TORONTO – North American stock markets ended Thursday with little change, as traders awaited to see if the Bank of Japan will be spurred into action to help stimulate its lagging economy.
The Toronto Stock Exchange’s S&P/TSX composite index added a meek 6.18 points at 14,552.72, helped by gains from the metals and energy sectors.
The Canadian dollar was up 0.17 of a U.S. cent to 75.98 cents US.
It’s widely expected that the Bank of Japan will announce more stimulus for the world’s third-largest economy, with Japanese Prime Minister Shinzo Abe already announcing 28-trillion yen (US$266 billion) in extra government spending to jump-start growth.
But what investors will be carefully watching for is how those stimulus measures will be implemented.
“People are kind of on the edge of their chairs,” said Michael Greenberg, a portfolio manager at Franklin Templeton Solutions.
The central bank could inject more stimulus in a variety of ways including a rate cut, or additional purchases of exchange-traded funds or corporate bonds.
An overly-aggressive policy, or no measures at all, have the potential to cause stock markets to see increased volatility, noted Greenberg.
That’s because traders have expected that stock markets will continue to be fuelled by easy fiscal and monetary policies from central banks.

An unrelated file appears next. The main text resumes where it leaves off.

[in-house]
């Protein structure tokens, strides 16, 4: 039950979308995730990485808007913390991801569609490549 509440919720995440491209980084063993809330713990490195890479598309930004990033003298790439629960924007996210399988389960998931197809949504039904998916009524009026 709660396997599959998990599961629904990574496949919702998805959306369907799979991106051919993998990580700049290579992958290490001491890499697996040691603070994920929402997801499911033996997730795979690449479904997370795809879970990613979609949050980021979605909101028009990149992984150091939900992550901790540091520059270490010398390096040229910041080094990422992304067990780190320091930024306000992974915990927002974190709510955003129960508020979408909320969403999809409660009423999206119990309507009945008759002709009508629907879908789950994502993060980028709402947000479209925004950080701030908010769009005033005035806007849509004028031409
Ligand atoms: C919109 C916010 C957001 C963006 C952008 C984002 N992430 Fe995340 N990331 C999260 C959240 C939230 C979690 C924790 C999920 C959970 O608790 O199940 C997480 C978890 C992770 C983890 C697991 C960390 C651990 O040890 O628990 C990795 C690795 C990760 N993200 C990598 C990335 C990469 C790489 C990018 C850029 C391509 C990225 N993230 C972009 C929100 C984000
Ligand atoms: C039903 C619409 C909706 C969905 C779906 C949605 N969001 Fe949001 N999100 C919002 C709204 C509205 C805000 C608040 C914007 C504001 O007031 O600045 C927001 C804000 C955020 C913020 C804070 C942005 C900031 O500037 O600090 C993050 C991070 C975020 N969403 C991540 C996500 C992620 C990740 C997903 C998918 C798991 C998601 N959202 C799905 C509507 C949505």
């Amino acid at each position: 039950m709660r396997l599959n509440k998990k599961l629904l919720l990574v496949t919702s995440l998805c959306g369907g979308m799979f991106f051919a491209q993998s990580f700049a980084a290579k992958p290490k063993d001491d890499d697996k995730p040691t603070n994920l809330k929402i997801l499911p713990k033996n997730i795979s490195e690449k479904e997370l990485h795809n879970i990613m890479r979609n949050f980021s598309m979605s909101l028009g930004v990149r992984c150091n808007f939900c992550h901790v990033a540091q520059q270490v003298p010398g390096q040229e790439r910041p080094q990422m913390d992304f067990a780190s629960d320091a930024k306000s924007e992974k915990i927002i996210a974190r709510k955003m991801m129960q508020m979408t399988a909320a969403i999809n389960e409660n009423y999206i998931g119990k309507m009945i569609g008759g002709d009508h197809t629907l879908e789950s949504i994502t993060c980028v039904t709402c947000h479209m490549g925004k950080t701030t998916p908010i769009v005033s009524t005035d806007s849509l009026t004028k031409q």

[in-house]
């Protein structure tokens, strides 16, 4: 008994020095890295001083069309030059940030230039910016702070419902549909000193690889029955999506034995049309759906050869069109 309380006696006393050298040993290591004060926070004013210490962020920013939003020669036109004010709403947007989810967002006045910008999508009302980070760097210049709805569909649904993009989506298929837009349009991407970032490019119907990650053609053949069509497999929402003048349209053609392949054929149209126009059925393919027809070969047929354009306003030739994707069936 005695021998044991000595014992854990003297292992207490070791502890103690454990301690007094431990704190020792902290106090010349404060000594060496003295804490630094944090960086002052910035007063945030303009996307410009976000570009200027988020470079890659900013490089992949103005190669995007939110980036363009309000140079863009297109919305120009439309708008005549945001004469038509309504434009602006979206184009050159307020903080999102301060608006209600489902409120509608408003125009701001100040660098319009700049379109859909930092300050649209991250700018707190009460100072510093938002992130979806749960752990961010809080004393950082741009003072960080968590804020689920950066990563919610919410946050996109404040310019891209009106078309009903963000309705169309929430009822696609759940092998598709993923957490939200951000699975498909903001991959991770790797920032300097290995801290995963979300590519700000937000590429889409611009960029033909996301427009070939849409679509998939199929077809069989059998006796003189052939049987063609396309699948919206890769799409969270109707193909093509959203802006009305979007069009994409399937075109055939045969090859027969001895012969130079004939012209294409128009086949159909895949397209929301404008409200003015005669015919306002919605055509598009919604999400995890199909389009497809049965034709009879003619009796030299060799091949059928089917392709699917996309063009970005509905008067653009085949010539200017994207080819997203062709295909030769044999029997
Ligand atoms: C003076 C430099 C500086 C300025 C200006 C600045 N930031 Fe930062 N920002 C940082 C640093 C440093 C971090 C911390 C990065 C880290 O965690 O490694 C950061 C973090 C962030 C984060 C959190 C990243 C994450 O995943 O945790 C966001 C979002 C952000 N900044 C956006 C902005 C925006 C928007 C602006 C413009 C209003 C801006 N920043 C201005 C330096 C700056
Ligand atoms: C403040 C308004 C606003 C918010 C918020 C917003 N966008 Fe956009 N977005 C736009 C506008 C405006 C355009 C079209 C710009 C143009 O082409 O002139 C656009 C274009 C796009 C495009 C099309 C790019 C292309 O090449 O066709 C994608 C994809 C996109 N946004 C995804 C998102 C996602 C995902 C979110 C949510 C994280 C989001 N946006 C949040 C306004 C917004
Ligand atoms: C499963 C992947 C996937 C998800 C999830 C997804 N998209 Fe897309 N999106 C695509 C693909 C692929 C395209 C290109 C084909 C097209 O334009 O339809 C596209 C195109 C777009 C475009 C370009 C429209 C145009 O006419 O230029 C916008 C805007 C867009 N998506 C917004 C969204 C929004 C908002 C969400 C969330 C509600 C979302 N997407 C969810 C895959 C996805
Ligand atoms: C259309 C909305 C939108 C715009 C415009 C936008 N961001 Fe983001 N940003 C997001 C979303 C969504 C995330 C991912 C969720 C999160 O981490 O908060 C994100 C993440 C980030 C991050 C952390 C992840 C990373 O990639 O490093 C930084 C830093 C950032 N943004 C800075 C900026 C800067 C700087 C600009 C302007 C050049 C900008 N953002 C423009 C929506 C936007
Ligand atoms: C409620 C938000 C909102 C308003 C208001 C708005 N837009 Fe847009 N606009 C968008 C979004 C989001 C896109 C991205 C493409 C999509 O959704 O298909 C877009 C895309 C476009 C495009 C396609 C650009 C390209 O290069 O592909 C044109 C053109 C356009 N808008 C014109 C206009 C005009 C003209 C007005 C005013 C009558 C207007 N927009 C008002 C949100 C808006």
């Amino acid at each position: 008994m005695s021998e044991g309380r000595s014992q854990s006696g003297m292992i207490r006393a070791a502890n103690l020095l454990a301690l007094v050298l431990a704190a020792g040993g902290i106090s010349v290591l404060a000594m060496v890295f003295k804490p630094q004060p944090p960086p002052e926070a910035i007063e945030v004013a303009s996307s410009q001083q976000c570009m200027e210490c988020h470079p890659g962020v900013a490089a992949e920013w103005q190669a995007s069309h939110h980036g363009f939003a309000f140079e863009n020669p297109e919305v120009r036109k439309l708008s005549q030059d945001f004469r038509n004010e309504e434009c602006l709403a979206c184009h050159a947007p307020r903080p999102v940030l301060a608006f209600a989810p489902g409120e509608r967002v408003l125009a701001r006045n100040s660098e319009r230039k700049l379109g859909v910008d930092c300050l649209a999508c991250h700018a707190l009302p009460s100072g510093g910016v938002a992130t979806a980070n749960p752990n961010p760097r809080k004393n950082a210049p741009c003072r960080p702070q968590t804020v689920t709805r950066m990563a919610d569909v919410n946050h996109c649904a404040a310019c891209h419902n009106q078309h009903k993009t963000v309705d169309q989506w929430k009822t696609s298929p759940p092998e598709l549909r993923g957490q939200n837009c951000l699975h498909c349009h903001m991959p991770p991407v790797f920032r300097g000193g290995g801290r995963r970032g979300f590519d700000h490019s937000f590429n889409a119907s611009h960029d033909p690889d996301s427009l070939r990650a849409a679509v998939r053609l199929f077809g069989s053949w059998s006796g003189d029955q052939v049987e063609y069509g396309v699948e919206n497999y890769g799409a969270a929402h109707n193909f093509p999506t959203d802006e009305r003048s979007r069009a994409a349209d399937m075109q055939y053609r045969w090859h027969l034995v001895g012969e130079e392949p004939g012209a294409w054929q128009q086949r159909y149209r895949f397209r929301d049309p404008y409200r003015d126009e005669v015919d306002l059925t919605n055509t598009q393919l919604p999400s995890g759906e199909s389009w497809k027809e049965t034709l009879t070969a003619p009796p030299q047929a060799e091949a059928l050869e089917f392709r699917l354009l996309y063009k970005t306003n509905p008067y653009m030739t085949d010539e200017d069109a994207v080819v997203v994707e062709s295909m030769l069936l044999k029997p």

“Each central bank announcement is being looked at with a fine-tooth comb to try to gauge: Are they going to continue to be supportive of markets or are they getting to the end of their ability to do that?” he asked.
Meanwhile, it seemed like stock markets had little reaction to the U.S. Federal Reserve’s decision to hold interest rates steady despite hints that it may still be poised for a hike as early as its September meeting.
In New York, the Dow Jones industrial average was down 15.82 points at 18,456.35, the broader S&P 500 composite index was ahead 3.48 points to 2,170.06 and the Nasdaq composite jumped 15.17 points to 5,154.98.
In corporate news, Facebook shares rose 1.35 per cent to US$125 after the social networking company reported earnings that more than doubled from a year earlier, topping analysts’ views.
Meanwhile, Ford Motor Co. saw its shares tumble after it reported that its profits fell nine per cent to US$2 billion in the second quarter as the automaker dealt with weak sales in the U.S. and China. Its shares were down US$1.13, or 8.2 per cent, to finish at $12.71.
Commodities were mixed as the September crude contract lost 78 cents to US$41.14 per barrel, while September natural gas gained 21 cents to US$2.87 per mmBTU.
The December gold contract was up $6.70 to US$1,341.20 and September copper contracts rose two cents to US$2.21 a pound.
— With a file from The Associated Press
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